We went to the perfect birthday party this weekend. No goodie-bags, no expensive fuss, none of the current commercialized competimommy hoopla that seems to make contemporary birthday parties a giant headache for everyone involved. There was just nice food and good company, with simple celebratory homemade decorations. A half-dozen babies were there, far outnumbered by adults, and everything was calm enough that the kids were well-behaved. My friend’s apartment is small enough that all the guests stayed congenially close together. The birthday-girl took her time opening presents, casually, whenever there was a pause in the other openended, unchoreographed playing. This is the kind of party that I hope to have for Sophie next month when she turns two.
This month’s edition of Parents Magazine has a cover article on “Birthdays that Wow,” but, you now, showing off in a way that wows my friends is not my goal. Making everyone feel welcome and comfortable while celebrating a child’s development: that’s my goal. Weird that that feels radically against the grain.
We have been to too many headache-inducing birthday parties lately. I actually don’t understand pinatas: why would we encourage children to wait around for their turn to whack at some creature, then greedily scramble for candy? I don’t understand Easter-Egg hunts, either, come to think of it, so this concern with the overly-structured chaos of rushes-for-candy isn’t limited to birthday parties alone. I don’t understand goodie-bags: it’s generally useless plastic stuff for children who can’t just enjoy a party for itself, and for hosts who already have enough else to worry about. I don’t understand the whole emphasis on themes. When a friend asked me what theme we were having for Sophie’s first birthday party, all I could think of was, “We survived the first year,” and “She didn’t die of SIDS.” But now, I have been to enough other parties that I’m thinking I should choose a theme for Soph’s second birthday. Still, I have yet to meet a toddler who cares about the decoration of the invitation. Does this make me a grouch?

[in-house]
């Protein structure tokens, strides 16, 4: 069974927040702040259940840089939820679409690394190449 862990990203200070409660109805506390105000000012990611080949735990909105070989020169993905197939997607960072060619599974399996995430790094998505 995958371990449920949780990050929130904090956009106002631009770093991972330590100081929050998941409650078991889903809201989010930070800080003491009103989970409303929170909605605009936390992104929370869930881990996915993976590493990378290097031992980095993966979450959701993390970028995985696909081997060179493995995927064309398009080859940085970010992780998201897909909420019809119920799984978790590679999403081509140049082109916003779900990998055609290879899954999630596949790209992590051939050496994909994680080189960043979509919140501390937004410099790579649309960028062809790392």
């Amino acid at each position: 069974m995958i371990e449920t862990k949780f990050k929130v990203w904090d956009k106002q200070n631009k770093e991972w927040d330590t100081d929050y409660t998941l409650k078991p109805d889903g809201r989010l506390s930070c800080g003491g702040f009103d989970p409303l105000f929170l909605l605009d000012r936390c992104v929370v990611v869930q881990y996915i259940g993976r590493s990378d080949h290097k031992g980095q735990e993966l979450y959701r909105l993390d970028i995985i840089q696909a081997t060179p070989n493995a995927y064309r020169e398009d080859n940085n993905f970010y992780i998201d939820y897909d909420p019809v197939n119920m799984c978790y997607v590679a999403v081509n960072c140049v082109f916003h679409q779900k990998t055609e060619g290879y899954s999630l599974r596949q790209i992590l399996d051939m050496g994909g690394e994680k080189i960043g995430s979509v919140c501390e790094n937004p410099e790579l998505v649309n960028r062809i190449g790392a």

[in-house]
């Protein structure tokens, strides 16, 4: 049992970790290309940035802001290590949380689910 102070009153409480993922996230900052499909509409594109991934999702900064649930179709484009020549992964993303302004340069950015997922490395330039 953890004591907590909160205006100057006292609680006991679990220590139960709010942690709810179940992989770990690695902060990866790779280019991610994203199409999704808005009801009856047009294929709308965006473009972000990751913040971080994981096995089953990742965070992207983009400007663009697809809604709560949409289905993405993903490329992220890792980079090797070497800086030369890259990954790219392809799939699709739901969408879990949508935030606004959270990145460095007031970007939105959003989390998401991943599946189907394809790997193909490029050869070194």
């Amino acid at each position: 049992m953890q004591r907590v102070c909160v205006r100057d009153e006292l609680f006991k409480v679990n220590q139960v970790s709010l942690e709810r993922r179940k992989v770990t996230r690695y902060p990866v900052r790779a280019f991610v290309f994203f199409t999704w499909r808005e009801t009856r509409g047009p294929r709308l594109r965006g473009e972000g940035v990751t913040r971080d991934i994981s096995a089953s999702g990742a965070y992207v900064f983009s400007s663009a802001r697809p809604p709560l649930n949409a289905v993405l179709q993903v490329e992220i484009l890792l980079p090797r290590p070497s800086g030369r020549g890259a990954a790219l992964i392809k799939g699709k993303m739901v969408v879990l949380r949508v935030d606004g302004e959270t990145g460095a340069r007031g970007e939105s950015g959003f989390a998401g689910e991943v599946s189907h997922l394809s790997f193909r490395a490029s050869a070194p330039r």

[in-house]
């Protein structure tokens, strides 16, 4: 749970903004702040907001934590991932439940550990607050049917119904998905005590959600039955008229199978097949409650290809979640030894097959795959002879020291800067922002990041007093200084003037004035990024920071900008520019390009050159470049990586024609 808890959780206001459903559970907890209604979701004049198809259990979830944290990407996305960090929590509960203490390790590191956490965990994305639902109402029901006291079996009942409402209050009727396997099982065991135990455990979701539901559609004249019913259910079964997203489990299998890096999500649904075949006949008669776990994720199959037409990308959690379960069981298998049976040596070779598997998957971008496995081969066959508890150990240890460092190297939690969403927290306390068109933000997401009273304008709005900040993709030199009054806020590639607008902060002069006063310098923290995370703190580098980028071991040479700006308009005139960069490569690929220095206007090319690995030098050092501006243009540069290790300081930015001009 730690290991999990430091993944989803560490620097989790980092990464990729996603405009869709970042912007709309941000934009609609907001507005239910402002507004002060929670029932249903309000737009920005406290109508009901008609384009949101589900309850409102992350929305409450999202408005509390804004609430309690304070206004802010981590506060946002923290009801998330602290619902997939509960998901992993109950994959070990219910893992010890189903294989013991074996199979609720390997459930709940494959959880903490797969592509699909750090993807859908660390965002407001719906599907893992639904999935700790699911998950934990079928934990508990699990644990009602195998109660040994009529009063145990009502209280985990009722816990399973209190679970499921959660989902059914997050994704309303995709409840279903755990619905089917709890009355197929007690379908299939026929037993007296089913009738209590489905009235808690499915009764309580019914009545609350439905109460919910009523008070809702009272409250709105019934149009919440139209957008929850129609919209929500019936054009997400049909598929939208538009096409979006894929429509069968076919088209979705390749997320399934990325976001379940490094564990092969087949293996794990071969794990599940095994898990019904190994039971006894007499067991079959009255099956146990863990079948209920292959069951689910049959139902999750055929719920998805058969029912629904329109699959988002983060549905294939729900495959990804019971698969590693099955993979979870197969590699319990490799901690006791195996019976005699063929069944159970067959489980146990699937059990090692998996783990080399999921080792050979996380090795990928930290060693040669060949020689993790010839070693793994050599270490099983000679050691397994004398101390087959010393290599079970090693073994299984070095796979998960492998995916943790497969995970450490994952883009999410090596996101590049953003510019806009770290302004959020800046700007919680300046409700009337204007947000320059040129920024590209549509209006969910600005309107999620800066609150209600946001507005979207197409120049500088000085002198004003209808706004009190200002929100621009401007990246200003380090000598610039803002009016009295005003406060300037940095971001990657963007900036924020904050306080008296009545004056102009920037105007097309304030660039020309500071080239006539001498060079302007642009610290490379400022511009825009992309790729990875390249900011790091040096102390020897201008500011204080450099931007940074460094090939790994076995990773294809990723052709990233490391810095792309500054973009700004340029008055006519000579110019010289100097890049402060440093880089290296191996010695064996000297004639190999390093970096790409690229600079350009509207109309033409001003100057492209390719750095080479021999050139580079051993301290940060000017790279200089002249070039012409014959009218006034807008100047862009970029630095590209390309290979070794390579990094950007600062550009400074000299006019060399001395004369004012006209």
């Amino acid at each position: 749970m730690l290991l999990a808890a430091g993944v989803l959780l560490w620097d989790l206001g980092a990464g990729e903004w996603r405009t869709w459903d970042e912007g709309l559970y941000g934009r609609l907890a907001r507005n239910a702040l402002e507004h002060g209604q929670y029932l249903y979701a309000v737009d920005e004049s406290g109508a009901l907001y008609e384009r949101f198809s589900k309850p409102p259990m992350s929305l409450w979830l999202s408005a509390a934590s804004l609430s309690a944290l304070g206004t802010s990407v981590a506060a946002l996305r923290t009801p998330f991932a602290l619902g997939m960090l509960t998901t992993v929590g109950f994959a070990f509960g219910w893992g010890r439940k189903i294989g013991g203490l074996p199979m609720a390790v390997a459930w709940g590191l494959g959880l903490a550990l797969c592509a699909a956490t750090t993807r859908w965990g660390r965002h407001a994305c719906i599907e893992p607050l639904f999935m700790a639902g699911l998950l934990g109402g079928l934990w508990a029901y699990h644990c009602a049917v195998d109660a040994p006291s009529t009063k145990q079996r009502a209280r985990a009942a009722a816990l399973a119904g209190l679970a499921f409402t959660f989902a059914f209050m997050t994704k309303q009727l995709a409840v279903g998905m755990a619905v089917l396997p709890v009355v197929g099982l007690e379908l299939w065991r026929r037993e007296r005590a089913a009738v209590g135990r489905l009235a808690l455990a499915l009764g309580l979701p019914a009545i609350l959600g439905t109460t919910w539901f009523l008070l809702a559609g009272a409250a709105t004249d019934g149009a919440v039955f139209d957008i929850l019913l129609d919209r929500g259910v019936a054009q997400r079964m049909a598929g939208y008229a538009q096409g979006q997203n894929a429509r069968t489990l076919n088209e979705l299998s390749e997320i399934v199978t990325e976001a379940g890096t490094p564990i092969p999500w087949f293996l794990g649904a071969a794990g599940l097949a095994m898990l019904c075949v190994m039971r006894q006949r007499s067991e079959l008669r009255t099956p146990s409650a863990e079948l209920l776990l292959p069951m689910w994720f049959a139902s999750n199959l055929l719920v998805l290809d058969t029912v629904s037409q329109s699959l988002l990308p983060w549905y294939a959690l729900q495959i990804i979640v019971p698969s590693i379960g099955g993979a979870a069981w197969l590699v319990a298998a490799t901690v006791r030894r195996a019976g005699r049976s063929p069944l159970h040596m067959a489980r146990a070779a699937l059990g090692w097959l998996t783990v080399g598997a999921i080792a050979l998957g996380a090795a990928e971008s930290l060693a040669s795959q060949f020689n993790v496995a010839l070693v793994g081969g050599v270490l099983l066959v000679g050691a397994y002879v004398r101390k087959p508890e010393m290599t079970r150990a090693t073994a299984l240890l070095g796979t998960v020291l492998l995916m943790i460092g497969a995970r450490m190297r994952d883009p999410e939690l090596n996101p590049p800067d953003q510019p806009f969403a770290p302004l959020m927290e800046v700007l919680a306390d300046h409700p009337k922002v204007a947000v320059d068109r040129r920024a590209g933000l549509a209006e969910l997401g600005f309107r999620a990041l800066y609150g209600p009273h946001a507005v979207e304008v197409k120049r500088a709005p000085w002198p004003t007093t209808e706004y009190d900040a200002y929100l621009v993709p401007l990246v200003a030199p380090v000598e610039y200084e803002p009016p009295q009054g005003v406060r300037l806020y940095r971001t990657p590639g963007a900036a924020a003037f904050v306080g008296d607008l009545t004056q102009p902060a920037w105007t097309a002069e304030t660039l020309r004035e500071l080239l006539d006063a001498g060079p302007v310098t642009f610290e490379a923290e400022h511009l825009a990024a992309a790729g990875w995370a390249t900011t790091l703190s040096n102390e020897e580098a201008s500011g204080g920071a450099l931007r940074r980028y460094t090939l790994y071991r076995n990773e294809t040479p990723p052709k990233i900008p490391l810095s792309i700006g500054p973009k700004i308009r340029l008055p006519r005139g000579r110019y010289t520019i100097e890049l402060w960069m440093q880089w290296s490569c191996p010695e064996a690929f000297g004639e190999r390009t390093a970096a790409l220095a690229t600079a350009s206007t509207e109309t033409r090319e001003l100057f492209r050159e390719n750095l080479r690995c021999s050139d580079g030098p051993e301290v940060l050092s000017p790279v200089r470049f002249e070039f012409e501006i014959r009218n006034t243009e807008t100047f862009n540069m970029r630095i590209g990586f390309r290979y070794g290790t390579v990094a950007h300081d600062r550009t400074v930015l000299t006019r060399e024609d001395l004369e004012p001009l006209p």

My own childhood memories don’t include all this birthday-party hoopla. My childhood birthday parties never had themes. A few of my friend’s parties had destinations (we went roller-skating once, memorably), but even that was rare and didn’t start until late elementary school. There were never goodie-bags for the guests. Isn’t getting cake and company enough?
At last weekend’s party, the birthday-girl most enjoyed having the “Happy Birthday” song sung to her. She just beamed and wiggled her toes, so the guests sang it many times. That was wow enough. It turns out that Sophie really likes singing “Happy Birthday.” Sophie kept singing “Happy Birthday,” over and over, even in the car on the way home. It was all very cute and admirably non-materialistic.
Embarrasingly, Sophie was actually the worst-behaved guest at the whole party. She tends to throw an overly-dramatic tantrum whenever someone takes what she thinks of as Her Toy. But the tantrums are brief and distractable, and she also exhibits a generosity that we can try to steer her towards. Sophie earnestly works to make sure that everyone gets to hold their own balloon or taste the tasty pizza. We had selected some of Sophie’s favorite books as a present for the birthday girl, and after Sophie got over her panic that we might be giving away her precious copy of Goodnight Gorilla and Red Hat Blue Hat, then the two of them loved reading these books to each other. Maybe that’s what made the birthday party so enjoyable: Sophie and the birthday-girl share similar tastes. I and the birthday-girl’s-mom share similar tastes.
It’s been surprisingly hard to find that kind of mom-friend. Maybe I’m just not good enough at switching from playground small-talk to true friendship. Or maybe I and the birthday-girl’s-mom are just too unusual. Both of us are worried for the upcoming loneliness of my summer away.